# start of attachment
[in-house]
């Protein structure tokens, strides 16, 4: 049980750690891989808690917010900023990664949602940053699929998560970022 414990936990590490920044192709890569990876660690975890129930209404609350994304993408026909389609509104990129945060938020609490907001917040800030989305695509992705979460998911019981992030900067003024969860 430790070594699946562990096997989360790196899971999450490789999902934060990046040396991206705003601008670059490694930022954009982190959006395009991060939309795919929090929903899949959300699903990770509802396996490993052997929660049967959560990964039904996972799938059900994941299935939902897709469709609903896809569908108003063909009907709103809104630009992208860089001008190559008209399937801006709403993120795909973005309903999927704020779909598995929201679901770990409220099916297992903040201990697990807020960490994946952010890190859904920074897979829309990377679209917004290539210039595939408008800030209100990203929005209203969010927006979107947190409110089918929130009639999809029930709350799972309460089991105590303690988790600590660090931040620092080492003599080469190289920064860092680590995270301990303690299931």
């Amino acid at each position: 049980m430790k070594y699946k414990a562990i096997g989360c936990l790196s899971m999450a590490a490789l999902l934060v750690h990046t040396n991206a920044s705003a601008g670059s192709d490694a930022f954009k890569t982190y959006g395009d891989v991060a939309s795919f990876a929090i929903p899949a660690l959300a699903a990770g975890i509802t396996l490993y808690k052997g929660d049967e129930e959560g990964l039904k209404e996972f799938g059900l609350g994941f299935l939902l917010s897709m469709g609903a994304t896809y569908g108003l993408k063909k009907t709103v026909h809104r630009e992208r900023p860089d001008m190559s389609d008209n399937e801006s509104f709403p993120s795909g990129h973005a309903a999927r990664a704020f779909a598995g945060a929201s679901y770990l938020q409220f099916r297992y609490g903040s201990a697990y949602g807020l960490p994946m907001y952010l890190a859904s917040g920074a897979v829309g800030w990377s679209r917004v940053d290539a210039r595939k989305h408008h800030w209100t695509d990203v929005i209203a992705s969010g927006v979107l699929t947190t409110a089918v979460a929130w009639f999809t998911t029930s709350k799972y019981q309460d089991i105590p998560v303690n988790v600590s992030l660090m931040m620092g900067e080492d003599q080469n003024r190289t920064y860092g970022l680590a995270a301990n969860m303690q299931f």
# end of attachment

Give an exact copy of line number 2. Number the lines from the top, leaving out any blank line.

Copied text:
């Protein structure tokens, strides 16, 4: 049980750690891989808690917010900023990664949602940053699929998560970022 414990936990590490920044192709890569990876660690975890129930209404609350994304993408026909389609509104990129945060938020609490907001917040800030989305695509992705979460998911019981992030900067003024969860 430790070594699946562990096997989360790196899971999450490789999902934060990046040396991206705003601008670059490694930022954009982190959006395009991060939309795919929090929903899949959300699903990770509802396996490993052997929660049967959560990964039904996972799938059900994941299935939902897709469709609903896809569908108003063909009907709103809104630009992208860089001008190559008209399937801006709403993120795909973005309903999927704020779909598995929201679901770990409220099916297992903040201990697990807020960490994946952010890190859904920074897979829309990377679209917004290539210039595939408008800030209100990203929005209203969010927006979107947190409110089918929130009639999809029930709350799972309460089991105590303690988790600590660090931040620092080492003599080469190289920064860092680590995270301990303690299931």